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Stockholm – from ugly duckling to Europe’s first green capital

Listed author(s):
  • Hårsman, Björn


    (CESIS - Centre of Excellence for Science and Innovation Studies, Royal Institute of Technology)

  • Wijkmark, Bo


    (Office of Regional Planning and Metropolitan Transport)

Registered author(s):

    The European Commission named Stockholm Europe’s first Green Capital City in 2010. Important reasons for the award were: a reduction of CO2 emissions by 25 percent per capita since 1990 and the establishment of an administrative system integrating environmental aspects in the planning, budgeting and management of all the various activities governed by the city. This paper describes the main features of the economic, environmental and political development in Stockholm since 1850. The main idea is simply to provide a historical perspective on the city´s environmental policy but we also want to shed light on the extent to which historical decisions and processes exert an influence on current ambitions and measures to strengthen Stockholm´s sustainability. In addition to pointing at the long-lasting influence of earlier infrastructure investments we also indicate the importance of the political pragmatism and social-engineering attitude developed since the 1930´s. However, Stockholm´s recently adopted action plan for reducing the emission of greenhouse gases indicates that this institutional capital might have eroded somewhat. If this is true, Stockholm might face more difficulties in becoming greener than usually expected considering its current ranking as a leading European capital in terms of intellectual capital and rate of innovation.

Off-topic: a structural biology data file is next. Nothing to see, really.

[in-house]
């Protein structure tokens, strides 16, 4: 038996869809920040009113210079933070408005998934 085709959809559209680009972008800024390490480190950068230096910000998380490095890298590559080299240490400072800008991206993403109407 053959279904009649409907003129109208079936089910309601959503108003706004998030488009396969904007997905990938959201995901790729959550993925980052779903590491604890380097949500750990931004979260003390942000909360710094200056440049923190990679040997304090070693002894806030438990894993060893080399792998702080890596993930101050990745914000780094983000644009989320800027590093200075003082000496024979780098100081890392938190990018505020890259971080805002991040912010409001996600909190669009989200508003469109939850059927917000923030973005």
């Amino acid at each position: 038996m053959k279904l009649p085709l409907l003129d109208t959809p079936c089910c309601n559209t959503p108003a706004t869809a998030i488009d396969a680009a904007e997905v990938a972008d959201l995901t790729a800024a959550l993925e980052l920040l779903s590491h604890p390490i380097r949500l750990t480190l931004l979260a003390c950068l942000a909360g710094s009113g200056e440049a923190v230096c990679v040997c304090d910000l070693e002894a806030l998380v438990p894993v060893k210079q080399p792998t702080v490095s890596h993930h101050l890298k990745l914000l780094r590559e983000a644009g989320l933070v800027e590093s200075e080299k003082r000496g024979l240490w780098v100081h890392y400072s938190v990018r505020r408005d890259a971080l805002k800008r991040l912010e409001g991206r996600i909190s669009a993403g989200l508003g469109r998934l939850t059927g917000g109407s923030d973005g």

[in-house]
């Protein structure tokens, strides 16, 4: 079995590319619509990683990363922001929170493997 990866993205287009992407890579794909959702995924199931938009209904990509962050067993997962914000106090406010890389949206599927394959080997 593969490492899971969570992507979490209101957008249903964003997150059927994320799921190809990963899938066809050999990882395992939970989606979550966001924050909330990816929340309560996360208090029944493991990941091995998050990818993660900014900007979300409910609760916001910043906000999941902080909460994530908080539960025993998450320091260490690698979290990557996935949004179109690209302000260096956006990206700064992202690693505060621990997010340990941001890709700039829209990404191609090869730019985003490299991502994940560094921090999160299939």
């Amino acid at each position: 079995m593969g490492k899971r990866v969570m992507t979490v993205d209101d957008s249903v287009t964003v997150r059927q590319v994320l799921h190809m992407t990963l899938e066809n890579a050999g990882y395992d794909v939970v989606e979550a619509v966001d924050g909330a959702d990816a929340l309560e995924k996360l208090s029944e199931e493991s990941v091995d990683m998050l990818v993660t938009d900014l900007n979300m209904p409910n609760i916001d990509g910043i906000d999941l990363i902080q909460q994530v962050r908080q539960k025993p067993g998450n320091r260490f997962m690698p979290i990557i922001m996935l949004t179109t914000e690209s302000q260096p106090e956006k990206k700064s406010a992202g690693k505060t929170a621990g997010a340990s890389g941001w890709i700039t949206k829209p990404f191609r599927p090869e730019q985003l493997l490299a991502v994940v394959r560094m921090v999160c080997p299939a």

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    Paper provided by Royal Institute of Technology, CESIS - Centre of Excellence for Science and Innovation Studies in its series Working Paper Series in Economics and Institutions of Innovation with number 307.

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    Length: 26 pages
    Date of creation: 16 Apr 2013
    Handle: RePEc:hhs:cesisp:0307
    Contact details of provider: Postal:
    CESIS - Centre of Excellence for Science and Innovation Studies, Royal Institute of Technology, SE-100 44 Stockholm, Sweden

    Phone: +46 8 790 95 63
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